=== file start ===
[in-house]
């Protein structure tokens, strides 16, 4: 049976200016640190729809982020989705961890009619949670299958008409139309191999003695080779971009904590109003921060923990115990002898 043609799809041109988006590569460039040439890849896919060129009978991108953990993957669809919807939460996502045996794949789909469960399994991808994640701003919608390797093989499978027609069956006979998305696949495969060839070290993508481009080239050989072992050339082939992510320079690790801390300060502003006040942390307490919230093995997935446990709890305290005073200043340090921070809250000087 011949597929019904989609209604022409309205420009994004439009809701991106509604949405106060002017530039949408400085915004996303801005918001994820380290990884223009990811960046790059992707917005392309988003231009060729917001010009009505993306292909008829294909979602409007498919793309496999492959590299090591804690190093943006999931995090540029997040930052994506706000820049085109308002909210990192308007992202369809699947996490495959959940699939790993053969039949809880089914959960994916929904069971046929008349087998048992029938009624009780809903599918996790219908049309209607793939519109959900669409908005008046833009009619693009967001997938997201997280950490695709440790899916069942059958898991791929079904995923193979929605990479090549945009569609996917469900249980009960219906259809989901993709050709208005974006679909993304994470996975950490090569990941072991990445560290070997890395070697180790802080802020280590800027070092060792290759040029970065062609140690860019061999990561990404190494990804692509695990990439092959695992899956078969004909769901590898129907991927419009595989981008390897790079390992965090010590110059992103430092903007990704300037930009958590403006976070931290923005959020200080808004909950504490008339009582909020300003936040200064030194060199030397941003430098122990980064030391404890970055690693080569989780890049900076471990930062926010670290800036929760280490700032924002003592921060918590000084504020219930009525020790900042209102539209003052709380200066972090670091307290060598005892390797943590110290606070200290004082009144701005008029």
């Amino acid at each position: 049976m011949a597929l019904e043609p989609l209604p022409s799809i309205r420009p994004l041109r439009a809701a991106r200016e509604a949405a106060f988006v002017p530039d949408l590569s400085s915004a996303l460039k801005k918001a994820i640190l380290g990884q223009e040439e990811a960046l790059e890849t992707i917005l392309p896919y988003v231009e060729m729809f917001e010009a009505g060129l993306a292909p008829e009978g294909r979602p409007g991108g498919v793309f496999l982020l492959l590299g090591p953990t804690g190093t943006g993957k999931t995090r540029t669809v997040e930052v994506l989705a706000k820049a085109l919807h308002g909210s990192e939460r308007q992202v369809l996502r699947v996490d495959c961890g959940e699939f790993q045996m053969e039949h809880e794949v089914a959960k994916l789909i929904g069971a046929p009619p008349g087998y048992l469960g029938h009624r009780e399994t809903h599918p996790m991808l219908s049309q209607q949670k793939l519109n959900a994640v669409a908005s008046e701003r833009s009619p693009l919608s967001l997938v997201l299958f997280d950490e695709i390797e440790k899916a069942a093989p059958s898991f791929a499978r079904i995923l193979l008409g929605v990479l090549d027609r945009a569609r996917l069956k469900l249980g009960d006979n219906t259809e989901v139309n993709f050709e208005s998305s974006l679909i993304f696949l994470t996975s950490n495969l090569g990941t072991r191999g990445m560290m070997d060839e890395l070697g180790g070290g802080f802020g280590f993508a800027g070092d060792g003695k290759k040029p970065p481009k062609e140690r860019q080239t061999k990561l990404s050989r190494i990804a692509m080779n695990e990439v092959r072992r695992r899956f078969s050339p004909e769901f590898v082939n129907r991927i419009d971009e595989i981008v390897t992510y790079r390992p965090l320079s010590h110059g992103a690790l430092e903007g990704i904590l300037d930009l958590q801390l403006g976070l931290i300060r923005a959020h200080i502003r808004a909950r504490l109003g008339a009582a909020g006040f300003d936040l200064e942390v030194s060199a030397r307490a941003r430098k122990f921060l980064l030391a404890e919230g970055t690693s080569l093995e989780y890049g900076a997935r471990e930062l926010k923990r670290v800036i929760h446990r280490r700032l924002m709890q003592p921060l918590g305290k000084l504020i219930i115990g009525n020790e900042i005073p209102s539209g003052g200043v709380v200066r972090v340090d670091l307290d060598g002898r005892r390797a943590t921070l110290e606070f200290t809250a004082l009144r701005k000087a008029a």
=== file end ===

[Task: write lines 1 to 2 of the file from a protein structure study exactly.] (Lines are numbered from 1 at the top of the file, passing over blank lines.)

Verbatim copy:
[in-house]
């Protein structure tokens, strides 16, 4: 049976200016640190729809982020989705961890009619949670299958008409139309191999003695080779971009904590109003921060923990115990002898 043609799809041109988006590569460039040439890849896919060129009978991108953990993957669809919807939460996502045996794949789909469960399994991808994640701003919608390797093989499978027609069956006979998305696949495969060839070290993508481009080239050989072992050339082939992510320079690790801390300060502003006040942390307490919230093995997935446990709890305290005073200043340090921070809250000087 011949597929019904989609209604022409309205420009994004439009809701991106509604949405106060002017530039949408400085915004996303801005918001994820380290990884223009990811960046790059992707917005392309988003231009060729917001010009009505993306292909008829294909979602409007498919793309496999492959590299090591804690190093943006999931995090540029997040930052994506706000820049085109308002909210990192308007992202369809699947996490495959959940699939790993053969039949809880089914959960994916929904069971046929008349087998048992029938009624009780809903599918996790219908049309209607793939519109959900669409908005008046833009009619693009967001997938997201997280950490695709440790899916069942059958898991791929079904995923193979929605990479090549945009569609996917469900249980009960219906259809989901993709050709208005974006679909993304994470996975950490090569990941072991990445560290070997890395070697180790802080802020280590800027070092060792290759040029970065062609140690860019061999990561990404190494990804692509695990990439092959695992899956078969004909769901590898129907991927419009595989981008390897790079390992965090010590110059992103430092903007990704300037930009958590403006976070931290923005959020200080808004909950504490008339009582909020300003936040200064030194060199030397941003430098122990980064030391404890970055690693080569989780890049900076471990930062926010670290800036929760280490700032924002003592921060918590000084504020219930009525020790900042209102539209003052709380200066972090670091307290060598005892390797943590110290606070200290004082009144701005008029």